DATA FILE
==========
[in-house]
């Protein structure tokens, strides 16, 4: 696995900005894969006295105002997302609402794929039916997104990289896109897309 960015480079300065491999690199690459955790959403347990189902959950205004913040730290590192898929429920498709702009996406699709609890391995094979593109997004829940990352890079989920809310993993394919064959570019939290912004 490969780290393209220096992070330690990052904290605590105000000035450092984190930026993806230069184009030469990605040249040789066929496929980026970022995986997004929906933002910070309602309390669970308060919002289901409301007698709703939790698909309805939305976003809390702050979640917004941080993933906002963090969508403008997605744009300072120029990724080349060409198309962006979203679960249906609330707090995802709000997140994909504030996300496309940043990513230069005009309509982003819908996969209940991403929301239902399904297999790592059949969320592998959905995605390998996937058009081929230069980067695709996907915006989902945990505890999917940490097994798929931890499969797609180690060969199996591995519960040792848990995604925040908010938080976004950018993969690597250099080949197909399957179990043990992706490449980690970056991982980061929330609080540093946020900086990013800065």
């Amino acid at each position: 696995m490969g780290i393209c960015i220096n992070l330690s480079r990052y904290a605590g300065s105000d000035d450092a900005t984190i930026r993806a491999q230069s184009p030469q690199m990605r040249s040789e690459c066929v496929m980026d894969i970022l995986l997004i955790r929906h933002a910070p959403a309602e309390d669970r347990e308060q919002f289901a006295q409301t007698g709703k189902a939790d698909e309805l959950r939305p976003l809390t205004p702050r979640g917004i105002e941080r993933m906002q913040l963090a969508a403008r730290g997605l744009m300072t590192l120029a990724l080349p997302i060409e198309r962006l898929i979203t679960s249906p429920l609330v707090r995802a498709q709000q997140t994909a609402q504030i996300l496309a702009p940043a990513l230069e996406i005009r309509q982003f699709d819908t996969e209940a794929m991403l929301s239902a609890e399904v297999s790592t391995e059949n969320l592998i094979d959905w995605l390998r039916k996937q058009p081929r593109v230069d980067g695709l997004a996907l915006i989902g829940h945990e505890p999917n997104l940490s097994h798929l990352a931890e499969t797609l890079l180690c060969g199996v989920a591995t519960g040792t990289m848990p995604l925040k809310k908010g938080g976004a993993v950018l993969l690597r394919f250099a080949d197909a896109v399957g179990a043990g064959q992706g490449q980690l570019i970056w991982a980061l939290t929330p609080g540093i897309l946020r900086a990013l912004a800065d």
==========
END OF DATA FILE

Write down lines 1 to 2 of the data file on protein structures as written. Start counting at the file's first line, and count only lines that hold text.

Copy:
[in-house]
């Protein structure tokens, strides 16, 4: 696995900005894969006295105002997302609402794929039916997104990289896109897309 960015480079300065491999690199690459955790959403347990189902959950205004913040730290590192898929429920498709702009996406699709609890391995094979593109997004829940990352890079989920809310993993394919064959570019939290912004 490969780290393209220096992070330690990052904290605590105000000035450092984190930026993806230069184009030469990605040249040789066929496929980026970022995986997004929906933002910070309602309390669970308060919002289901409301007698709703939790698909309805939305976003809390702050979640917004941080993933906002963090969508403008997605744009300072120029990724080349060409198309962006979203679960249906609330707090995802709000997140994909504030996300496309940043990513230069005009309509982003819908996969209940991403929301239902399904297999790592059949969320592998959905995605390998996937058009081929230069980067695709996907915006989902945990505890999917940490097994798929931890499969797609180690060969199996591995519960040792848990995604925040908010938080976004950018993969690597250099080949197909399957179990043990992706490449980690970056991982980061929330609080540093946020900086990013800065």